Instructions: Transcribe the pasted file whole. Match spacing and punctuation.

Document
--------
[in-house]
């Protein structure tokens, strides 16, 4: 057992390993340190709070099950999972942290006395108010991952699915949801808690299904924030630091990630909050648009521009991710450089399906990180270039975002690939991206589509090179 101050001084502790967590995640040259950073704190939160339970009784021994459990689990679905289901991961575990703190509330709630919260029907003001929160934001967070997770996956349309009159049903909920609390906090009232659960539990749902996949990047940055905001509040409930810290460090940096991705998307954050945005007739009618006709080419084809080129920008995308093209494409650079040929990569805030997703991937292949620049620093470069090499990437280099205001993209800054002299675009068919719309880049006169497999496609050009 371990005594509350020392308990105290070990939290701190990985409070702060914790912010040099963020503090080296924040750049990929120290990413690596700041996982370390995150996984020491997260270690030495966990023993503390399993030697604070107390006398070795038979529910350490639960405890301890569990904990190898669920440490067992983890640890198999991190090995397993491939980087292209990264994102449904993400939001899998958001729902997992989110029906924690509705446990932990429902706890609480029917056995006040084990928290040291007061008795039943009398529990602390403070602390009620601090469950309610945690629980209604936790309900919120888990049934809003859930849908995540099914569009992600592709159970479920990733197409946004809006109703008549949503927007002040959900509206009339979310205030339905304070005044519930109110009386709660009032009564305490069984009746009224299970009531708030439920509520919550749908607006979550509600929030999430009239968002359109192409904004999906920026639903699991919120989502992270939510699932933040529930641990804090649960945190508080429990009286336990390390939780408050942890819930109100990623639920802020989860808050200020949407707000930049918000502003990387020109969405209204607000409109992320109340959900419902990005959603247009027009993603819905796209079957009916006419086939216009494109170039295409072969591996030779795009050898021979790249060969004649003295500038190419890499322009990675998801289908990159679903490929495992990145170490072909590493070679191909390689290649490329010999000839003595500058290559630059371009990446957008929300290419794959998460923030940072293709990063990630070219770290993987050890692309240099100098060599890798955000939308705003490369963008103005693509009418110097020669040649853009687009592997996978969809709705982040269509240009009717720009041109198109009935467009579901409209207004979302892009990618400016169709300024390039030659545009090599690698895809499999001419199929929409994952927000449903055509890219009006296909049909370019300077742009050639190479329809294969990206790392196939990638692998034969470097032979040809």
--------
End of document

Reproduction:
[in-house]
């Protein structure tokens, strides 16, 4: 057992390993340190709070099950999972942290006395108010991952699915949801808690299904924030630091990630909050648009521009991710450089399906990180270039975002690939991206589509090179 101050001084502790967590995640040259950073704190939160339970009784021994459990689990679905289901991961575990703190509330709630919260029907003001929160934001967070997770996956349309009159049903909920609390906090009232659960539990749902996949990047940055905001509040409930810290460090940096991705998307954050945005007739009618006709080419084809080129920008995308093209494409650079040929990569805030997703991937292949620049620093470069090499990437280099205001993209800054002299675009068919719309880049006169497999496609050009 371990005594509350020392308990105290070990939290701190990985409070702060914790912010040099963020503090080296924040750049990929120290990413690596700041996982370390995150996984020491997260270690030495966990023993503390399993030697604070107390006398070795038979529910350490639960405890301890569990904990190898669920440490067992983890640890198999991190090995397993491939980087292209990264994102449904993400939001899998958001729902997992989110029906924690509705446990932990429902706890609480029917056995006040084990928290040291007061008795039943009398529990602390403070602390009620601090469950309610945690629980209604936790309900919120888990049934809003859930849908995540099914569009992600592709159970479920990733197409946004809006109703008549949503927007002040959900509206009339979310205030339905304070005044519930109110009386709660009032009564305490069984009746009224299970009531708030439920509520919550749908607006979550509600929030999430009239968002359109192409904004999906920026639903699991919120989502992270939510699932933040529930641990804090649960945190508080429990009286336990390390939780408050942890819930109100990623639920802020989860808050200020949407707000930049918000502003990387020109969405209204607000409109992320109340959900419902990005959603247009027009993603819905796209079957009916006419086939216009494109170039295409072969591996030779795009050898021979790249060969004649003295500038190419890499322009990675998801289908990159679903490929495992990145170490072909590493070679191909390689290649490329010999000839003595500058290559630059371009990446957008929300290419794959998460923030940072293709990063990630070219770290993987050890692309240099100098060599890798955000939308705003490369963008103005693509009418110097020669040649853009687009592997996978969809709705982040269509240009009717720009041109198109009935467009579901409209207004979302892009990618400016169709300024390039030659545009090599690698895809499999001419199929929409994952927000449903055509890219009006296909049909370019300077742009050639190479329809294969990206790392196939990638692998034969470097032979040809």